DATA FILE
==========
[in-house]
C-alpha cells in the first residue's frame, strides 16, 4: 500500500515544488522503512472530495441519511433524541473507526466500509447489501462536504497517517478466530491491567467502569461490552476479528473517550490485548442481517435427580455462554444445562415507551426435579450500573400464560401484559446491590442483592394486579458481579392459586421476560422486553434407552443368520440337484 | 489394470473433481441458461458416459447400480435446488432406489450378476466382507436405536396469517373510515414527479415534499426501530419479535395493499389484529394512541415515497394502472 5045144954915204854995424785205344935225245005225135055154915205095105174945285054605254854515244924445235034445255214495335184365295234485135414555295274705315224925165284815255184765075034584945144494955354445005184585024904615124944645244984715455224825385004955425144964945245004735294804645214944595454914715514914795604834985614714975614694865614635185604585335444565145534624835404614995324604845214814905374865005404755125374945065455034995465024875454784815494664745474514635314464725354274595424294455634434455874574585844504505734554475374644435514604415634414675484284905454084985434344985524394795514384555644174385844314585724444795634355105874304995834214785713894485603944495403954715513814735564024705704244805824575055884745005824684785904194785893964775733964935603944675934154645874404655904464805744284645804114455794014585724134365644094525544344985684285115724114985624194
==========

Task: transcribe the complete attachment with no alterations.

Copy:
[in-house]
C-alpha cells in the first residue's frame, strides 16, 4: 500500500515544488522503512472530495441519511433524541473507526466500509447489501462536504497517517478466530491491567467502569461490552476479528473517550490485548442481517435427580455462554444445562415507551426435579450500573400464560401484559446491590442483592394486579458481579392459586421476560422486553434407552443368520440337484 | 489394470473433481441458461458416459447400480435446488432406489450378476466382507436405536396469517373510515414527479415534499426501530419479535395493499389484529394512541415515497394502472 5045144954915204854995424785205344935225245005225135055154915205095105174945285054605254854515244924445235034445255214495335184365295234485135414555295274705315224925165284815255184765075034584945144494955354445005184585024904615124944645244984715455224825385004955425144964945245004735294804645214944595454914715514914795604834985614714975614694865614635185604585335444565145534624835404614995324604845214814905374865005404755125374945065455034995465024875454784815494664745474514635314464725354274595424294455634434455874574585844504505734554475374644435514604415634414675484284905454084985434344985524394795514384555644174385844314585724444795634355105874304995834214785713894485603944495403954715513814735564024705704244805824575055884745005824684785904194785893964775733964935603944675934154645874404655904464805744284645804114455794014585724134365644094525544344985684285115724114985624194